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By Eve Weinbaum and Rachel Roth

Today we celebrate the anniversary of female suffrage, a victory that took more than 70 years of political struggle to achieve. After women won the right to vote in 1920, socialist feminist Crystal Eastman observed that suffrage was an important first step but that what women really wanted was freedom. In an essay titled "Now We Can Begin," she laid out a plan toward this goal that is still relevant today.

Eastman outlined a four-point program: economic independence for women (including freedom to choose an occupation and equal pay), gender equality at home (raising "feminist sons" to share the responsibilities of family life), "voluntary motherhood" (reproductive freedom) and "motherhood endowment," or financial support for child-rearing and homemaking.

Since the 1920s, women have won many rights and opportunities in areas as diverse as higher education, professional sports and, in six states, same-sex marriage. But on the core priorities that Eastman identified, how far have we come?

Eastman optimistically called equality in the workplace "the easiest part of our program," noting that "the ground is already broken" on women's participation in various professions, trades and unions. One of the chief barriers was "inequality in pay," a problem that has proved remarkably enduring.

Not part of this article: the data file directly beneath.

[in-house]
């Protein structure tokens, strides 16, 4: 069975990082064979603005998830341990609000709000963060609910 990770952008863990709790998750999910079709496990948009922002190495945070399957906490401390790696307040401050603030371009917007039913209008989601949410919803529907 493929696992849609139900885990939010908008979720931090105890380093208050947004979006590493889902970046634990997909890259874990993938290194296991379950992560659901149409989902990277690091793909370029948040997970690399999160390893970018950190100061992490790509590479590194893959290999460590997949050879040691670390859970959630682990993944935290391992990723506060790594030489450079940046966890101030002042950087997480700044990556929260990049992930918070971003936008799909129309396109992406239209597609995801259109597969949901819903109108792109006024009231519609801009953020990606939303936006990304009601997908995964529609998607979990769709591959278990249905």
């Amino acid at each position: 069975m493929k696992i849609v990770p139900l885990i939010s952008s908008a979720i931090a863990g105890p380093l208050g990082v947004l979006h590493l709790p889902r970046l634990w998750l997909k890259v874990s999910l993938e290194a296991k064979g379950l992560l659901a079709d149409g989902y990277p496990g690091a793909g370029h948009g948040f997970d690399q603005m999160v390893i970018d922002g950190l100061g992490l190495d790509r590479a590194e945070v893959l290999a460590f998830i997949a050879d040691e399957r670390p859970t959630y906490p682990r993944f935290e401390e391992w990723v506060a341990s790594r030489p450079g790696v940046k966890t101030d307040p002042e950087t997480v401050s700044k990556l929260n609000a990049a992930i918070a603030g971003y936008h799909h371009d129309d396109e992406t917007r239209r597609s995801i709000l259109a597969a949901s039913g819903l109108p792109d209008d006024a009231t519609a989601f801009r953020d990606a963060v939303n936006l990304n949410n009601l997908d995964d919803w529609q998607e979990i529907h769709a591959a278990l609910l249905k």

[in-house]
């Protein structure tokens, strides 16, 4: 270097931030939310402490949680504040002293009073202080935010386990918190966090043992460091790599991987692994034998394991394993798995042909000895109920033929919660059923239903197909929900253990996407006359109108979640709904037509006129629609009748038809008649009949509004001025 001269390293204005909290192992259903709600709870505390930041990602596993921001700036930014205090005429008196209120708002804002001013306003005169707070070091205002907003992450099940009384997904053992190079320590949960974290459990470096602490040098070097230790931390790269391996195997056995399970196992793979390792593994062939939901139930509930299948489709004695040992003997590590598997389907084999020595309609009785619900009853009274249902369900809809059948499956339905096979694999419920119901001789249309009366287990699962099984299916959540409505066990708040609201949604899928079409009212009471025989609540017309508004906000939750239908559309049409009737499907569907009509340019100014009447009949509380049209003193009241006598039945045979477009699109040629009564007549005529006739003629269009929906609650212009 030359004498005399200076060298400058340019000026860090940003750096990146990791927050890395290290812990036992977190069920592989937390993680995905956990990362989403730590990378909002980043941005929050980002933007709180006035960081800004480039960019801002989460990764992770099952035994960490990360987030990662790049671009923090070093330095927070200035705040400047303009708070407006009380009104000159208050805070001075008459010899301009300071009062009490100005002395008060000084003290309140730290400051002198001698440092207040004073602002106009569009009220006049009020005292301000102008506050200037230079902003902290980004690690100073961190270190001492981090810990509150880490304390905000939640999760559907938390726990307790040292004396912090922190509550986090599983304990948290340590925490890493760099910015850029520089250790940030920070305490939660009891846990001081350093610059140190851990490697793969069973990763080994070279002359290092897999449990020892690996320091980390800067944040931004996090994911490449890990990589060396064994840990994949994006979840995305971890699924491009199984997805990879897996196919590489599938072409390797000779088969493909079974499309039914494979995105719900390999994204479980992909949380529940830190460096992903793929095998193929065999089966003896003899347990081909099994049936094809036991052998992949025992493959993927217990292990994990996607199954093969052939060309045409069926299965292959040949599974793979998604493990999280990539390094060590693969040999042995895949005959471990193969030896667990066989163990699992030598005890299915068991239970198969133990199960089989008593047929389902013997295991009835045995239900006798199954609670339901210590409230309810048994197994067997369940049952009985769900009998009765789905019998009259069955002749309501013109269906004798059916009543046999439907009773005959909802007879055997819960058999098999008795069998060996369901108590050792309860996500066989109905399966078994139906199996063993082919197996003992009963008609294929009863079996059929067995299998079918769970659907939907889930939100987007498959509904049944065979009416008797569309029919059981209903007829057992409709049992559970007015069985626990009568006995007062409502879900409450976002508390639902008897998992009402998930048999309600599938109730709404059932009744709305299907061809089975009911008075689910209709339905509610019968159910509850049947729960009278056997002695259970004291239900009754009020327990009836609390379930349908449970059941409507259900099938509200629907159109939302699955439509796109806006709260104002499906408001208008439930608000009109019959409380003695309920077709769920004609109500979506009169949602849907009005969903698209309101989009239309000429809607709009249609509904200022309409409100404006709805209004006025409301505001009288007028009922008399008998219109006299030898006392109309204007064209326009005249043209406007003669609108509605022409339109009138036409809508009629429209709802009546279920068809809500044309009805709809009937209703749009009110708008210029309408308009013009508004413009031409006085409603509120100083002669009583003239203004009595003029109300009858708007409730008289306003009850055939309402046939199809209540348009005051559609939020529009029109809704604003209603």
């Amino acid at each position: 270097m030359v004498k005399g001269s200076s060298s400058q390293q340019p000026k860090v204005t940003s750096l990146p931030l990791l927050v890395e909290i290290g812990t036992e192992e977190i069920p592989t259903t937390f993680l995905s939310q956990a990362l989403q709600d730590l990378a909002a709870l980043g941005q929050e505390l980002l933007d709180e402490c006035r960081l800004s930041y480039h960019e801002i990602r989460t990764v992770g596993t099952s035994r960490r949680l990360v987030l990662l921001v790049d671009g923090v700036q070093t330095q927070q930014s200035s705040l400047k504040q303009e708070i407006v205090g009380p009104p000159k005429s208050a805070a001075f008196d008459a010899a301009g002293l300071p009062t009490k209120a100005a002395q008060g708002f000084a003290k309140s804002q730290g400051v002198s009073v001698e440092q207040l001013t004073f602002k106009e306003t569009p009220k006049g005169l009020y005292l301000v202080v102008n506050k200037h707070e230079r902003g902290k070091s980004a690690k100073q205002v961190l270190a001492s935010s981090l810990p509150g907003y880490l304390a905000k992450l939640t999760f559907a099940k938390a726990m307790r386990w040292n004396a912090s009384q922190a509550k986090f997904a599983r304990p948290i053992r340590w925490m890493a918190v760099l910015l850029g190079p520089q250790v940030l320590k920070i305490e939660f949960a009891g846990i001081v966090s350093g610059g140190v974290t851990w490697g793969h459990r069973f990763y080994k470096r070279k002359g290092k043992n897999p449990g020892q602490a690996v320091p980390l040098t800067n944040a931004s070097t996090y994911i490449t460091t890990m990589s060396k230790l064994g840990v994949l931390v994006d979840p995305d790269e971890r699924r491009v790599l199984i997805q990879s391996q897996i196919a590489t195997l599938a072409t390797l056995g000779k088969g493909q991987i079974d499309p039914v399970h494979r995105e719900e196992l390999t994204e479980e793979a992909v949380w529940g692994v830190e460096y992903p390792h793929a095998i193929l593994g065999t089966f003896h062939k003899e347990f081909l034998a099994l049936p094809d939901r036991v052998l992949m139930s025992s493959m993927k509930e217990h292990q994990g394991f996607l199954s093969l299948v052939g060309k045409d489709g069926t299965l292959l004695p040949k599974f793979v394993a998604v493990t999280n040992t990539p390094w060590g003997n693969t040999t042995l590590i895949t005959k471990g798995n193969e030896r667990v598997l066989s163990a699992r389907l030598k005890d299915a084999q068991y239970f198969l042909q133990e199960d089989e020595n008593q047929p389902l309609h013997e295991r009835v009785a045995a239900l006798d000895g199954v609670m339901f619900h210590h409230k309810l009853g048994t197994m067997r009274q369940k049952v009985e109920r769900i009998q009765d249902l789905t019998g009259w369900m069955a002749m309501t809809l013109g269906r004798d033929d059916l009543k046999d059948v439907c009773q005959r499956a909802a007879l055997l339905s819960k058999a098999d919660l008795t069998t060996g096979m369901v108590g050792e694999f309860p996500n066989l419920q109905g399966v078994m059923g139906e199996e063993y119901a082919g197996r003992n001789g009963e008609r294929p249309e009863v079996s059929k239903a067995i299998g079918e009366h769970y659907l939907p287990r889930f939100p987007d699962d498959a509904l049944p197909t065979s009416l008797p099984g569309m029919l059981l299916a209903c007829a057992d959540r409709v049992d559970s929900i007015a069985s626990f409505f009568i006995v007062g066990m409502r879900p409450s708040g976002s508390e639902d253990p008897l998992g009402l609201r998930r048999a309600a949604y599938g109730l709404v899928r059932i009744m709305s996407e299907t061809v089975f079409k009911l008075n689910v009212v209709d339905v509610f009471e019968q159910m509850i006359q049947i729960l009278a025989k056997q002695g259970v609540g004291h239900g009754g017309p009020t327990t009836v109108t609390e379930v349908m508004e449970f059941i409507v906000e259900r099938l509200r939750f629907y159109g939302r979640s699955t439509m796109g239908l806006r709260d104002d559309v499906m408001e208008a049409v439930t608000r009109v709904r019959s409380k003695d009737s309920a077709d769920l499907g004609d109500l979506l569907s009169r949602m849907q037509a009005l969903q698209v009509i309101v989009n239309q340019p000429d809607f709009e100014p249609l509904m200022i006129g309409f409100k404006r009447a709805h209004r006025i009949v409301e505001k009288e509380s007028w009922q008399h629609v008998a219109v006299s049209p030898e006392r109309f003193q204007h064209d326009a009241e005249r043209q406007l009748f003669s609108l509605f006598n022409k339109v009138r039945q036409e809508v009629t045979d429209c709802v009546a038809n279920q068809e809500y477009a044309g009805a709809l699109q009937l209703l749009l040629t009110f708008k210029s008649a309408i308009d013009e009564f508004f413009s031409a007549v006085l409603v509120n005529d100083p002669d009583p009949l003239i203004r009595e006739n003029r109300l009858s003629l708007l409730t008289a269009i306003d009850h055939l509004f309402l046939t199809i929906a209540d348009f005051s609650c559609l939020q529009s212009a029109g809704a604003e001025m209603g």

Women on average still make only 77 cents for every dollar paid to their male counterparts, according to the National Women's Law Center. This pay disparity is worst for women of color, who earn only 61 cents if they are African American and 52 cents if they are Latina. This pattern has been remarkably constant.

Women's lower earnings are related to gender segmentation in the workplace that relegates women to the lower rungs of the economic ladder. At Wal-Mart, for example — the nation's biggest employer — women make up about 70% of hourly workers but only about 30% of managers. The Supreme Court recently ruled that the retailer's female employees could not join together in a class-action lawsuit, making it nearly impossible for them to challenge patterns of discrimination.

Although women now outnumber men on college campuses, the upper echelons of most professions and political bodies remain male-dominated. Just look at Congress: Only 17% of its members are women. Between 1923 and 2011, only 28 women have chaired congressional committees, and only 45 women of color have ever served in Congress — just one in the Senate. The new congressional "super-committee" of 12 legislators charged with reducing the federal deficit has one white woman and not a single woman of color.

On the home front, gender norms have changed significantly since 1920, but women still do the lion's share of child care, elder care and household planning. And child-rearing is still regarded as a private matter rather than a contribution to society. Although a recent Time magazine cover story suggested an end to "chore wars," its own data showed that married women with children still do more work at home than their husbands, and full-time employed moms with children under age 6 spend more hours on household chores than any other group.

Given women's disproportionate responsibility for child-rearing amid lesser economic opportunities, the ability to plan whether and when to have children is critically important. As Eastman said: "Freedom of any kind is hardly worth considering unless it is assumed that [women] will know how to control the size of their families."